Cast Iron Cookware

For years, I had bought pots and pans only for them to last a few years before completely becoming useless. In 12 years of marriage I have had to have spent over $1000 on the purchase….and repurchase of pots and pans. Then, I discovered the glory that is cast iron

cast iron pans

Both my husband and @highheeled_kami had been telling me about cast iron. Kami had some that belonged to her great grandmother and is still perfect shape due to the occasional seasoning of the cookware and proper care. The plain truth is: these pans will last forever if you take care of them.

Cast iron is nonstick if properly seasoned too! So let’s talk about proper care! I wholly recommend Lodge Cast Iron. (No, I am not a paid affiliate.) Lodge has been around since 1896! For more on the history of Lodge, click here. A company that has been around that long surely must make a product worth having!

Daily Use Care Tips

  • Do not wash with soap. Instead, use steel wool and hot water. (Soap will remove all the seasoning.
  • Lodge also sells a hard plastic scraping tool which I have found useful in both scraping cast iron and scraping tough messes off the counter top without damaging it.
  • Dry the pan on high heat on the stove top to make sure all of the water has evaporated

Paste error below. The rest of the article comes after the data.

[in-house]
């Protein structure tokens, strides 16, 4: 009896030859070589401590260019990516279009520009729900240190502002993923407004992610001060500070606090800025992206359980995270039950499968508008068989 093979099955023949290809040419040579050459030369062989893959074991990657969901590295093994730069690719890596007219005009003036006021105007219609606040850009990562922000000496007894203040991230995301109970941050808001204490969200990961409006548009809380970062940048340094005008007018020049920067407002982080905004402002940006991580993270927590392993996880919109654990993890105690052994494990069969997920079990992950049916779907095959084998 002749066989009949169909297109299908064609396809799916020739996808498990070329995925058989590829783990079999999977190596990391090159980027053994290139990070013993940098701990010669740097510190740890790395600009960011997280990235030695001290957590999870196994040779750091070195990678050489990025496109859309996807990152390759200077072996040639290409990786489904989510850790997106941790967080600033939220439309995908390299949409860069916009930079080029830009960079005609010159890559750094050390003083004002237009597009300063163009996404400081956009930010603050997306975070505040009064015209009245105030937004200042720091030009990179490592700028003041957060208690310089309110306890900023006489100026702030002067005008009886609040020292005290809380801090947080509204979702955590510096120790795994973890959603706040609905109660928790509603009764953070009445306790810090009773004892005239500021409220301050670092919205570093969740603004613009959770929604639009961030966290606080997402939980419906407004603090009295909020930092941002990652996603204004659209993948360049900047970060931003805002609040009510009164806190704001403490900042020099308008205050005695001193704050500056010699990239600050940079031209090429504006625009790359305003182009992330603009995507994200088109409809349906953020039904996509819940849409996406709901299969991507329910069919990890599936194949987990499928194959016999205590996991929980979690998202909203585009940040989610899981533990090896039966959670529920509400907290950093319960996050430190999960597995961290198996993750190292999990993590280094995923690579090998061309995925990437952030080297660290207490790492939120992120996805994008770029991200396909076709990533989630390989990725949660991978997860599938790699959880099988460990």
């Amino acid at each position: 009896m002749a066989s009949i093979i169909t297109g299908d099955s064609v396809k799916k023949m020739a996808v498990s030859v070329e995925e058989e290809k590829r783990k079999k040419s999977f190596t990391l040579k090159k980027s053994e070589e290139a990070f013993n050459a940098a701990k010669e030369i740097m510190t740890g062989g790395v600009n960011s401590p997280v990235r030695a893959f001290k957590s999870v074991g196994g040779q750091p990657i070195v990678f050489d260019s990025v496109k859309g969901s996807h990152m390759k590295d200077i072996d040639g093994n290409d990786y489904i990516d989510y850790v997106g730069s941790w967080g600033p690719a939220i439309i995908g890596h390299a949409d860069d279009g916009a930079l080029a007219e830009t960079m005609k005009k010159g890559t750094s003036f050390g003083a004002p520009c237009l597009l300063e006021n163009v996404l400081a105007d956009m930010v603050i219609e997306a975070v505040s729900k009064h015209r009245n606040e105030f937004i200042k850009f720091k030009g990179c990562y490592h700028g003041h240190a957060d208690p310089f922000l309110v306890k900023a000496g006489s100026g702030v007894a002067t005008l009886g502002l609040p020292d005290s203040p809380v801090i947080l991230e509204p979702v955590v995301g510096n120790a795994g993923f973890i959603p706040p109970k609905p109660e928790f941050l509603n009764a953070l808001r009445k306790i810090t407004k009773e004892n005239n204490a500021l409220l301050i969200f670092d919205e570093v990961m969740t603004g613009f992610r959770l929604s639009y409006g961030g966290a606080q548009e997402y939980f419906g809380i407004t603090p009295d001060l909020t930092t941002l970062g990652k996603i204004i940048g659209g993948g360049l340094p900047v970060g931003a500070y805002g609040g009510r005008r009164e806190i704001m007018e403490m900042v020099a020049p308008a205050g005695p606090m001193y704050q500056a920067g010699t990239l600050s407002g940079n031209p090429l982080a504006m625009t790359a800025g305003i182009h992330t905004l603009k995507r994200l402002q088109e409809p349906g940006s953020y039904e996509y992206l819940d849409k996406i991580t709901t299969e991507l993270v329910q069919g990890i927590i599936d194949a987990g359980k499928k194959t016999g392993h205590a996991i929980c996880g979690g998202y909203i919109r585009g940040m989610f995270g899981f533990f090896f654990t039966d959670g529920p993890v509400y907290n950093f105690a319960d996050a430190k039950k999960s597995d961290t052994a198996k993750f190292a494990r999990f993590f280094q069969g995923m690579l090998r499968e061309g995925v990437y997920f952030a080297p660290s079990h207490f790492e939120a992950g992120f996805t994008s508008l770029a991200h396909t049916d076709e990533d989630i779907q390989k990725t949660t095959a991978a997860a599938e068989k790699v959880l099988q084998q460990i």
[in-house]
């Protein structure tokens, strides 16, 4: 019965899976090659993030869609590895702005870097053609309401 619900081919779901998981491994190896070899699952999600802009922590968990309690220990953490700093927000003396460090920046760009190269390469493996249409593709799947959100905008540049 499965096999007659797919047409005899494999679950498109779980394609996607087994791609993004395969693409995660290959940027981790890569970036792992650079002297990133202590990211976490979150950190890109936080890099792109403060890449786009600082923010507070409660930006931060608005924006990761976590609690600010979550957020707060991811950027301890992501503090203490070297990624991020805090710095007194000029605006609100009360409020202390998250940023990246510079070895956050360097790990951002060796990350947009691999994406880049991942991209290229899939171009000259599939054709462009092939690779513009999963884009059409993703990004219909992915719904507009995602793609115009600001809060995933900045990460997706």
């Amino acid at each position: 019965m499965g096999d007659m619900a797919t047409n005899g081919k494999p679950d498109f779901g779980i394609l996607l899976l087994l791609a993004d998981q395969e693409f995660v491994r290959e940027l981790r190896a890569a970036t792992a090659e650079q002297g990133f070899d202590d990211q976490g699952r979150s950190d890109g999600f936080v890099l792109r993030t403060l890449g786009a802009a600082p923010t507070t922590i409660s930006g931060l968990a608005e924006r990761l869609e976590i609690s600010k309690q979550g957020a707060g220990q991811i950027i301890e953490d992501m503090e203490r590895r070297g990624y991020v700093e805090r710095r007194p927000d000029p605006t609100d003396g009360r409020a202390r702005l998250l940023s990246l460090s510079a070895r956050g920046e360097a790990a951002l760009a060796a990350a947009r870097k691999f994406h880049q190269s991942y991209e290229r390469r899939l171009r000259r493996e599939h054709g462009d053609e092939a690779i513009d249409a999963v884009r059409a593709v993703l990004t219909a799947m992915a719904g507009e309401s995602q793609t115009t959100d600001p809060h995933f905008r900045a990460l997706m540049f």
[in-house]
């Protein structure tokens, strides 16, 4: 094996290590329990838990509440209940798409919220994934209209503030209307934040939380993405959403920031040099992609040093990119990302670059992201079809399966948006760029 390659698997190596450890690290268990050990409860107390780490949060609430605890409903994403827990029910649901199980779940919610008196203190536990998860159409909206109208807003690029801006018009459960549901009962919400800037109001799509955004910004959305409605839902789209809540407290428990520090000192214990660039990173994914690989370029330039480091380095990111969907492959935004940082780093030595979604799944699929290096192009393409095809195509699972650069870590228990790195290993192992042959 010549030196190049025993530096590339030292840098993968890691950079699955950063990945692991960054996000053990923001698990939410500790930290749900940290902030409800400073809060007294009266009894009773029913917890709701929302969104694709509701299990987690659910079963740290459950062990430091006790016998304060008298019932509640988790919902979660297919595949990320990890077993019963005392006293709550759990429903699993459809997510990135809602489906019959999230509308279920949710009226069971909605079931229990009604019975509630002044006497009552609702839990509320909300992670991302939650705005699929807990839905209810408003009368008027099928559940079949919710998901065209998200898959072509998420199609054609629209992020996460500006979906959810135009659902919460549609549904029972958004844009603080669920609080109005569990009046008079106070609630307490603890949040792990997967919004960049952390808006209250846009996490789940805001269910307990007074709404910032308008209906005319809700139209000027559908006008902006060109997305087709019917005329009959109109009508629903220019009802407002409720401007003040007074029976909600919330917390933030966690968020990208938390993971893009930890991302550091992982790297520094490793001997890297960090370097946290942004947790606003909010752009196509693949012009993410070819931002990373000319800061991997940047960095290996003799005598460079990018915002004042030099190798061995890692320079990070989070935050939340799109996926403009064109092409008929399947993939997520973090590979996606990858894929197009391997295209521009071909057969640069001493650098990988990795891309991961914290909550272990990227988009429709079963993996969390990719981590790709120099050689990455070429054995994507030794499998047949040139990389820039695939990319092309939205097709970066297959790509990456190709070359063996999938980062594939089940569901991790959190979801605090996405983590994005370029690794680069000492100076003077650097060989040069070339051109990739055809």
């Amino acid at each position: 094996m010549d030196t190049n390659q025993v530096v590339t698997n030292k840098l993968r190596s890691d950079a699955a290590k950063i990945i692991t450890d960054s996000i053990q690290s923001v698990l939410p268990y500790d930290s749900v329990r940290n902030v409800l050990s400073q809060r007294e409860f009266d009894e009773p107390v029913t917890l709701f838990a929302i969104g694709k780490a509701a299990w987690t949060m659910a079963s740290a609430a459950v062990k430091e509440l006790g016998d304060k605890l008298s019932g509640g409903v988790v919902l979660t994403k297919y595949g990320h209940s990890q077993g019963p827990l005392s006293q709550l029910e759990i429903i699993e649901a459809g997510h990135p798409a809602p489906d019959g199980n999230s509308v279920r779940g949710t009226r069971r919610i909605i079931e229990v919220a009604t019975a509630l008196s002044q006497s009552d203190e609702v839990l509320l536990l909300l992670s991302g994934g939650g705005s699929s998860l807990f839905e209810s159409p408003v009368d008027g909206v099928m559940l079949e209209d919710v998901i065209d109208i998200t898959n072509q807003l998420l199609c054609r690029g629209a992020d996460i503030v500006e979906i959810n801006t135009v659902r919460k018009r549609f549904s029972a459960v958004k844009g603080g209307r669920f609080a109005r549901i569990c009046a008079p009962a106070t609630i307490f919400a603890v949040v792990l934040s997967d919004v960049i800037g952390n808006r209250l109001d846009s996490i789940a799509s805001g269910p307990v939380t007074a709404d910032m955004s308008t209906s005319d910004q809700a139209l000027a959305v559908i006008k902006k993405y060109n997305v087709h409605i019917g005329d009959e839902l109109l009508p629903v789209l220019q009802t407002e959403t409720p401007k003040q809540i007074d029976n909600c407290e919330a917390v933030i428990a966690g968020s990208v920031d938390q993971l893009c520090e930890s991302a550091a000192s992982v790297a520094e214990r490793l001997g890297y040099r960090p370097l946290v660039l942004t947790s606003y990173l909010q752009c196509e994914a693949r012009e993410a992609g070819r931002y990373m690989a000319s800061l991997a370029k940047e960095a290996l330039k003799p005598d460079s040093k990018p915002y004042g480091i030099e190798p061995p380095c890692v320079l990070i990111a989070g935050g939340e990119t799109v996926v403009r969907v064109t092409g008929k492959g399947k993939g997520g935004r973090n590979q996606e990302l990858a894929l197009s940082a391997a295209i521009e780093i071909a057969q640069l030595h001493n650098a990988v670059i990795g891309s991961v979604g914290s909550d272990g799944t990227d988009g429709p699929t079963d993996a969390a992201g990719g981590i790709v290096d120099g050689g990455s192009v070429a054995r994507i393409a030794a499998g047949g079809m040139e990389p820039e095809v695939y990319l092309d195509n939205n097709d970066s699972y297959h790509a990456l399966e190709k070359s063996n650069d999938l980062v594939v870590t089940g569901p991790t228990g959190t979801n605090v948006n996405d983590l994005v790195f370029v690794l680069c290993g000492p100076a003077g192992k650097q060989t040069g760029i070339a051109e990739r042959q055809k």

Seasoning Cast Iron

Now, let’s talk about how to season cast iron.

  • In this case, wash the pan with soap and water. Scrub it really well. This will remove all of the seasoning and residue. Scrub any rust with steel wool.
  • Dry the pan on the stove top. (By the way, if you notice that your burner drip pans look grubby…check out my article on how to clean them. )
  • Add vegetable oil or soybean oil to the pan by dampening a paper towel with the oil and applying a coat.
  • Heat the oven to 350F.
  • Line a lower shelf with foil to catch any drippings of oil.
  • Bake for 1 hour, upside down.
  • Let the pan cool in the oven, on its own. Once this is complete your pan is like new.

Tips

Tip: Do not cook highly acidic foods like tomato sauce in cast iron, you will have to re-season it.

Tip: When Seasoning, do not use too much vegetable oil or your pans will be sticky! I have learned this the hard way.

Share your favorite cast iron recipes in the comments below!

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2 Responses

  1. Chris says:

    I have a glass stovetop. I’ve been told that cast iron is a no-go. Any way around this?

    • Courtney says:

      I did a great deal of research on this for you, and I just cannot find a way where the risk is worth the reward in using cast iron on a glass cooktop. The weight and roughness of the cast iron are too much for the glass cook top. Even the enameled stuff would probably be too heavy even if it did prevent scratches. That was a great question!

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